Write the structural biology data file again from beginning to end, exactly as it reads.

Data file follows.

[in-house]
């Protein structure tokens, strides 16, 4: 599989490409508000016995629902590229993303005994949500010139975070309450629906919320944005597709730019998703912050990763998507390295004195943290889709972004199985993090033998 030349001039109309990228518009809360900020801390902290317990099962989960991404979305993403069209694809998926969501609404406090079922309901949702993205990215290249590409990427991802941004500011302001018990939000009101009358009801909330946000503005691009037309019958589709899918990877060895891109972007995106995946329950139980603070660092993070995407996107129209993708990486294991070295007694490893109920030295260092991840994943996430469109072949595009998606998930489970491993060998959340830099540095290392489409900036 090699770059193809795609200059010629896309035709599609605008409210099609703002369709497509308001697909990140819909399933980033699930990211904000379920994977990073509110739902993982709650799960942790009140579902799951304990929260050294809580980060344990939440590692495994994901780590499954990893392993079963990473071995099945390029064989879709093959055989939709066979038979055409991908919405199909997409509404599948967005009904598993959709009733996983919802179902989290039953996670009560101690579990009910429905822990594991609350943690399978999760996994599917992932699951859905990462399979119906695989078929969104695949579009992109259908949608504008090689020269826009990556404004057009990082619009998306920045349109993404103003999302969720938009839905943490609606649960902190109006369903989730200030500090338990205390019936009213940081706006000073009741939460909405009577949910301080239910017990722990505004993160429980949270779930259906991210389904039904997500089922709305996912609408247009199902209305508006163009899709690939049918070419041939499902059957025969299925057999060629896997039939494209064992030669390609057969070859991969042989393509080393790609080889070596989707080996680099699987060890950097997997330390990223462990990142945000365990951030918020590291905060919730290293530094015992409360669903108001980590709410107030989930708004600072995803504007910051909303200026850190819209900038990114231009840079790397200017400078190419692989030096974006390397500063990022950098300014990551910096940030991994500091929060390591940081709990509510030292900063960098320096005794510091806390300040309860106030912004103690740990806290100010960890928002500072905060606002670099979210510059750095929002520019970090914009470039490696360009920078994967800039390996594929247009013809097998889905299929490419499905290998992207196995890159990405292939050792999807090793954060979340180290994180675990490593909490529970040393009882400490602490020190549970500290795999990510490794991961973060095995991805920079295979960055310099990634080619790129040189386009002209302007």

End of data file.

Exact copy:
[in-house]
């Protein structure tokens, strides 16, 4: 599989490409508000016995629902590229993303005994949500010139975070309450629906919320944005597709730019998703912050990763998507390295004195943290889709972004199985993090033998 030349001039109309990228518009809360900020801390902290317990099962989960991404979305993403069209694809998926969501609404406090079922309901949702993205990215290249590409990427991802941004500011302001018990939000009101009358009801909330946000503005691009037309019958589709899918990877060895891109972007995106995946329950139980603070660092993070995407996107129209993708990486294991070295007694490893109920030295260092991840994943996430469109072949595009998606998930489970491993060998959340830099540095290392489409900036 090699770059193809795609200059010629896309035709599609605008409210099609703002369709497509308001697909990140819909399933980033699930990211904000379920994977990073509110739902993982709650799960942790009140579902799951304990929260050294809580980060344990939440590692495994994901780590499954990893392993079963990473071995099945390029064989879709093959055989939709066979038979055409991908919405199909997409509404599948967005009904598993959709009733996983919802179902989290039953996670009560101690579990009910429905822990594991609350943690399978999760996994599917992932699951859905990462399979119906695989078929969104695949579009992109259908949608504008090689020269826009990556404004057009990082619009998306920045349109993404103003999302969720938009839905943490609606649960902190109006369903989730200030500090338990205390019936009213940081706006000073009741939460909405009577949910301080239910017990722990505004993160429980949270779930259906991210389904039904997500089922709305996912609408247009199902209305508006163009899709690939049918070419041939499902059957025969299925057999060629896997039939494209064992030669390609057969070859991969042989393509080393790609080889070596989707080996680099699987060890950097997997330390990223462990990142945000365990951030918020590291905060919730290293530094015992409360669903108001980590709410107030989930708004600072995803504007910051909303200026850190819209900038990114231009840079790397200017400078190419692989030096974006390397500063990022950098300014990551910096940030991994500091929060390591940081709990509510030292900063960098320096005794510091806390300040309860106030912004103690740990806290100010960890928002500072905060606002670099979210510059750095929002520019970090914009470039490696360009920078994967800039390996594929247009013809097998889905299929490419499905290998992207196995890159990405292939050792999807090793954060979340180290994180675990490593909490529970040393009882400490602490020190549970500290795999990510490794991961973060095995991805920079295979960055310099990634080619790129040189386009002209302007």